But going slow means the company risks falling far behind its main rivals. Waymo, a subsidiary of Google parent company Alphabet, has had driverless taxis operating in the Phoenix area since 2020 and San Francisco since late 2022 without serious incidents, and recently expanded to The Angels. zooxan Amazon subsidiary, has been testing a steering-wheelless robot taxi in Las Vegas since last June.

“Catching up with Waymo technologically will take three to five years at best,” said Alex Roy, a consultant and former self-driving car industry executive. He added that it was even harder for Cruise to catch up commercially because Waymo was “generating revenue with a confidence that Cruise never had.”

Some industry observers were surprised that GM did not close Cruise after its public crisis late last year. Since acquiring the company in 2016, GM has spent more than $8 billion on its driverless subsidiary. Cruise lost 3.48 billion dollars last year and another $519 million during the first three months of 2024.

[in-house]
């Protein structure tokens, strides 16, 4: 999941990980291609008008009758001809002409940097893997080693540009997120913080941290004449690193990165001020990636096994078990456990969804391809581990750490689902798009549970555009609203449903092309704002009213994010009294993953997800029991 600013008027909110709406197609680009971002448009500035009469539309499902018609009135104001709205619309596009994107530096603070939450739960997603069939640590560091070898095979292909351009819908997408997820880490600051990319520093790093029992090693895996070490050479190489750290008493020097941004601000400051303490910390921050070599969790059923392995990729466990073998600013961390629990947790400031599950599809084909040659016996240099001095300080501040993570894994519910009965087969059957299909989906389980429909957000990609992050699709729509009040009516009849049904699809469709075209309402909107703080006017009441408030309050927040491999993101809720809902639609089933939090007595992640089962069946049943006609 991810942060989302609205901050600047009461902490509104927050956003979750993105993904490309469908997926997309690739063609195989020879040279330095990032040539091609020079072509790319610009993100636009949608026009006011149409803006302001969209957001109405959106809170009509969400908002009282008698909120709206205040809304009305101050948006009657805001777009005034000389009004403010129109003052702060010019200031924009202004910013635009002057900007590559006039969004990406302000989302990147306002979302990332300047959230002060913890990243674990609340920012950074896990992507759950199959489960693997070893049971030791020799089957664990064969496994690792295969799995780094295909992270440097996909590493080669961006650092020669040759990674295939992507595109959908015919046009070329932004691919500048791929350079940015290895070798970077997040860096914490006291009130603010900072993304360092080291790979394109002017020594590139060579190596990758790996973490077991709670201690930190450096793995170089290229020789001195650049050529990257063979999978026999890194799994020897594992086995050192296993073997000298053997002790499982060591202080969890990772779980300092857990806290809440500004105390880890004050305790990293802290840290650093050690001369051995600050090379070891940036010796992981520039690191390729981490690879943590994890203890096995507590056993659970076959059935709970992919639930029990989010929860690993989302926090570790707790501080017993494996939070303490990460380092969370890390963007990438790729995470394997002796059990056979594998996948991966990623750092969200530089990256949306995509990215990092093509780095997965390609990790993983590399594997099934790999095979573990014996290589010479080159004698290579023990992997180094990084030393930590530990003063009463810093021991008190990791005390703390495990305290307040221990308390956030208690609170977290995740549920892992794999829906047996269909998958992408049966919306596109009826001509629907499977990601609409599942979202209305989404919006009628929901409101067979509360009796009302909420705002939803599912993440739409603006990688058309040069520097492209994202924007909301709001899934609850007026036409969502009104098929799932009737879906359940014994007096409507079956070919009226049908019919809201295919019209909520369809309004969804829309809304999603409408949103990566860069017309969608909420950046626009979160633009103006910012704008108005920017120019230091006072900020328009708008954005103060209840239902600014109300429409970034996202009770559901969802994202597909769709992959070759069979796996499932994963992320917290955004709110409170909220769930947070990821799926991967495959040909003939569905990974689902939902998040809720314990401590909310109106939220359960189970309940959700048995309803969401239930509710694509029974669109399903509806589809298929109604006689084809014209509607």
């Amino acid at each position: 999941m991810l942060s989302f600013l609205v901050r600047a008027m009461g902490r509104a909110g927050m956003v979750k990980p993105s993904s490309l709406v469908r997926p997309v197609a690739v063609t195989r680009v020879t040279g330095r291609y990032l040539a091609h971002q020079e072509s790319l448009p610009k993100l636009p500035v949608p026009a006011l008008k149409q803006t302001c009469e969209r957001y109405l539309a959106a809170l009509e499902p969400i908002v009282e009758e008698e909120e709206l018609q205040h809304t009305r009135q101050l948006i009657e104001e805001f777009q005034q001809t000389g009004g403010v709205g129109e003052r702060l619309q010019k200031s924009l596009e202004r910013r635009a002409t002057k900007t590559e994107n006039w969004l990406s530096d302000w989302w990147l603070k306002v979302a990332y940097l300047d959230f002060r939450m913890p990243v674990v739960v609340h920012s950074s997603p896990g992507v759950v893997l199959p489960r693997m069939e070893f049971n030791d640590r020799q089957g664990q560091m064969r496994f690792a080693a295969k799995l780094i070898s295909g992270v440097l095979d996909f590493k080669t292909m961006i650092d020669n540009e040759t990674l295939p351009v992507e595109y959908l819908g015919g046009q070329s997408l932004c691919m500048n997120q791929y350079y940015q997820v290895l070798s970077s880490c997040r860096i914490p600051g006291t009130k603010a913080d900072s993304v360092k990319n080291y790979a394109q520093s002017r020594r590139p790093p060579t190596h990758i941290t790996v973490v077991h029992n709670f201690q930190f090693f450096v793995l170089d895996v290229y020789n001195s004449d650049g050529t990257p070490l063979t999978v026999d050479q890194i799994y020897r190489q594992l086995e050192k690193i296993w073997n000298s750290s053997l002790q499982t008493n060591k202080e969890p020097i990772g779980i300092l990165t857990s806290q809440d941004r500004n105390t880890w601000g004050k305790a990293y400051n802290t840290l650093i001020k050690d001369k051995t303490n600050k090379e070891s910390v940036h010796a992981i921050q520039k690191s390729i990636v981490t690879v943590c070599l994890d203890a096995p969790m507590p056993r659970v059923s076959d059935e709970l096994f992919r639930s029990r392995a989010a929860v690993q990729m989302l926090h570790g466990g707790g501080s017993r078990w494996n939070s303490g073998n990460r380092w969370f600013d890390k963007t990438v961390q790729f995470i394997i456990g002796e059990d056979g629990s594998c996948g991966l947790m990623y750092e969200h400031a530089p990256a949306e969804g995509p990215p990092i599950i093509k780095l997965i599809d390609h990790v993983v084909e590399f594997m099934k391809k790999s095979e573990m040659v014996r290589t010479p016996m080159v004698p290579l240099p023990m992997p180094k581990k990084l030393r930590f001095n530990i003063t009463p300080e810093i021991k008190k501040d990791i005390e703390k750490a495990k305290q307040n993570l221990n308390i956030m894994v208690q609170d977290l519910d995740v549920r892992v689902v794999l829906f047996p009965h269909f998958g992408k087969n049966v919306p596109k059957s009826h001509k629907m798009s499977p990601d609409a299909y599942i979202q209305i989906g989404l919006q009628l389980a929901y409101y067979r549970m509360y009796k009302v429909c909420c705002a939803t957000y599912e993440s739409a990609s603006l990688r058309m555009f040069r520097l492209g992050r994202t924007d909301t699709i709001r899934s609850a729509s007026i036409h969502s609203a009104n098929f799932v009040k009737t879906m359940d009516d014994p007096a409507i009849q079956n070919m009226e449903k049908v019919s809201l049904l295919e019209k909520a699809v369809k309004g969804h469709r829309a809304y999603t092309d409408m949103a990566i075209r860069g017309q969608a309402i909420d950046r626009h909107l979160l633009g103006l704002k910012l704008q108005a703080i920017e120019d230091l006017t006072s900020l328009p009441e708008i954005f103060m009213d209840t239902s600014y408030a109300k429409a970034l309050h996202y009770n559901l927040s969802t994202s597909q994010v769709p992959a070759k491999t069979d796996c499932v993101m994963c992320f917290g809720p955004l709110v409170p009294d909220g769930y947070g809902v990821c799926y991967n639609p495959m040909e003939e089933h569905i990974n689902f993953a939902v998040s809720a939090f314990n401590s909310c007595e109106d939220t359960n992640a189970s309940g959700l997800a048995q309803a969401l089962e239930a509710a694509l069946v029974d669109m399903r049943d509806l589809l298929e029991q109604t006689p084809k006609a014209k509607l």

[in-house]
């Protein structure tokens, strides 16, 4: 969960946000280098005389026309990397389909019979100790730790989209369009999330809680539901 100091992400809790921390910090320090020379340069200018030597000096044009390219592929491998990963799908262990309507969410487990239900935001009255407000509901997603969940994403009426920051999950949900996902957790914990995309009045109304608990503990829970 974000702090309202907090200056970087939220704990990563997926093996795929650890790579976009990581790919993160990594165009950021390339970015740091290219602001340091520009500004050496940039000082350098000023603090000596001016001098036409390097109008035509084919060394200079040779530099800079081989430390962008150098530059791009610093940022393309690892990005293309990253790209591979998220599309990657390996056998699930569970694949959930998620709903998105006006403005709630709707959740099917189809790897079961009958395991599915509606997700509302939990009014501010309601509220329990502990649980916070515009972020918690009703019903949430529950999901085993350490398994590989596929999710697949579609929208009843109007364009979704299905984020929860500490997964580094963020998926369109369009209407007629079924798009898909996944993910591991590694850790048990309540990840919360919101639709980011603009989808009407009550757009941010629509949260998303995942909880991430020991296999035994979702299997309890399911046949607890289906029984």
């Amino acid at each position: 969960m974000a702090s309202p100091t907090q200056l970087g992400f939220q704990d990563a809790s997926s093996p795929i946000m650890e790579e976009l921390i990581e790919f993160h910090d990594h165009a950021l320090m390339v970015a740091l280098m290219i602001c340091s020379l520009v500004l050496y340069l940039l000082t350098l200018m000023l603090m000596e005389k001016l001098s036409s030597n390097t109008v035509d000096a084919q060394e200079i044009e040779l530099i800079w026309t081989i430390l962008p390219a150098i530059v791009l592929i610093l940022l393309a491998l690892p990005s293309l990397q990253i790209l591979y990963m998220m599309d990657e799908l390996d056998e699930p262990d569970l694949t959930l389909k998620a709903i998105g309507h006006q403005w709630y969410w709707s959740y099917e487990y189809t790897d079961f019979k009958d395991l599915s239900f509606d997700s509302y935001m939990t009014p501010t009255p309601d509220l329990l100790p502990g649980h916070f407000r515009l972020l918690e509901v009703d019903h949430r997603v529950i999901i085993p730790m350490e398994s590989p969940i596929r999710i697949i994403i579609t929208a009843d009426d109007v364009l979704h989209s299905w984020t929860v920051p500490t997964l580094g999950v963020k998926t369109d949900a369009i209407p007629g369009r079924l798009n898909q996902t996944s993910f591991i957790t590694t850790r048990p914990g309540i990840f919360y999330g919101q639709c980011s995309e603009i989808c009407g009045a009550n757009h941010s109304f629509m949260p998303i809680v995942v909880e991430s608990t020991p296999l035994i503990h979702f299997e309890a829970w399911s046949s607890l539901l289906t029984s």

“I was thinking in late 2023 and early 2024 that the most likely outcome was that they would completely shut down Cruise,” said Reilly Brennan, a partner at Trucks Venture Capital, which invests in the future of transportation.

But after cutting a billion dollars Of Cruise's 2024 budget, GM CEO Mary T. Barra reiterated her commitment to the company during earnings calls. In April, she told investors that Cruise had made “tangible progress,” although GM is exploring different options to finance the business, including making outside investments.

After former Cruise CEO and co-founder Kyle Vogt resigned in November, GM named two presidents who report to its board of directors: Mo Elshenawy, previously the company's executive vice president of engineering, and Glidden, who also serves as GM general counsel. In February, Cruise hired Steve Kenner, a veteran product safety executive, as chief safety officer.

The three executives make security decisions, such as when to take the next step in the deployment. Those calls, Kenner said, have to be unanimous.